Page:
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Hitchhiking was a competitive sport; it paid to dress right, wait in high-visibility locations, carry just the right amount of luggage—and smile the right smile. Some days I had it, and once in a weary while many hot and dusty hours would drag by without a ride. I think my worst day—or rather night—was in the Texas Panhandle, when an entire night went before someone took pity on me. I swore then that someday, when I had a car of my own, I would be kind to the hard-luck hitchhiker—but it didn’t happen that way. I was just as wary of picking up strangers as everyone else.

On the other hand, many drivers were exceptionally kind, occasionally going out of their way to help me in my journeys. Even the police were more of a help than a hindrance. One of the advantages of dressing right was that police officers figured that college boys were harmless. From time to time they would provide the hospitality of an unlocked jail cell for a few hours of shade and rest.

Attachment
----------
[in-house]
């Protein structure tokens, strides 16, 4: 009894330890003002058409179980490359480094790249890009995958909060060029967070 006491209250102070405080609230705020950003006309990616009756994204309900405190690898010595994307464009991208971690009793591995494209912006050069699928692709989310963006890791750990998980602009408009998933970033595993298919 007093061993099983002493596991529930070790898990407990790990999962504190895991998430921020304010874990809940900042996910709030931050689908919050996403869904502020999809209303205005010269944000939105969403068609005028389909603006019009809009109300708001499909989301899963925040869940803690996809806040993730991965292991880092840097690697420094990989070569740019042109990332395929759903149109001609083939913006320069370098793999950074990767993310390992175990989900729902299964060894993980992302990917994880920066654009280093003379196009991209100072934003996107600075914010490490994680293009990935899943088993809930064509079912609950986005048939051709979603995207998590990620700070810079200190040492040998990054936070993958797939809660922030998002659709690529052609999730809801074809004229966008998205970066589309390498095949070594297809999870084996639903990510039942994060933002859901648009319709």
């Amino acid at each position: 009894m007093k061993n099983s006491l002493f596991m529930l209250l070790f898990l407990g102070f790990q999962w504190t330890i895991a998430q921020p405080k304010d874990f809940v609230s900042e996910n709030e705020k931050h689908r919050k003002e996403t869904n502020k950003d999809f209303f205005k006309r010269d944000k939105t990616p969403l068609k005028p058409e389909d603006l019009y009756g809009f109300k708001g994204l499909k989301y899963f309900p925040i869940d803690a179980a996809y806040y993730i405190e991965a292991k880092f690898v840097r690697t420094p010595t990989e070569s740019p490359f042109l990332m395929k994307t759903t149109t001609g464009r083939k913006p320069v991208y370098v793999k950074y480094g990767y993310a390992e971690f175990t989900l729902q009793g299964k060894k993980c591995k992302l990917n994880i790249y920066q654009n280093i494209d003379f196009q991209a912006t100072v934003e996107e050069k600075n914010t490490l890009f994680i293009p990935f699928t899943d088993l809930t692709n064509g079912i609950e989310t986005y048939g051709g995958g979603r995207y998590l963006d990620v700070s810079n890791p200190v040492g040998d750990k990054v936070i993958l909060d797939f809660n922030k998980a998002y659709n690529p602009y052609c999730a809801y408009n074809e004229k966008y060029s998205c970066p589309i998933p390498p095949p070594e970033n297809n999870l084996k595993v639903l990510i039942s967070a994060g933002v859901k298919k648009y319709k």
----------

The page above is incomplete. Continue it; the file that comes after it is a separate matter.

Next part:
Postcard, Philtower Building
Oak Creek Canyon, Arizona

I can’t remember what I used for maps. By and large, between the Midwest and the West Coast, there weren’t many alternatives. If Los Angeles was one end of a trip, Route 66 could be the only route number one followed, and that was pretty much the case with me. There were really only a couple of feasible detours to avoid exceptionally hot and lonely stretches of Arizona and Nevada desert. And it occurs to me now that you could lose track of anything that wasn’t related to your travels. I never read a newspaper from coast to coast. The Korean War started while I was hitching in 1950, but I didn’t know it. Radios were for music, and many cars weren’t equipped with them anyway. And auto air conditioning was unknown then. A desert water bag that kept water cool by evaporation was one of the few concessions to creature comforts.

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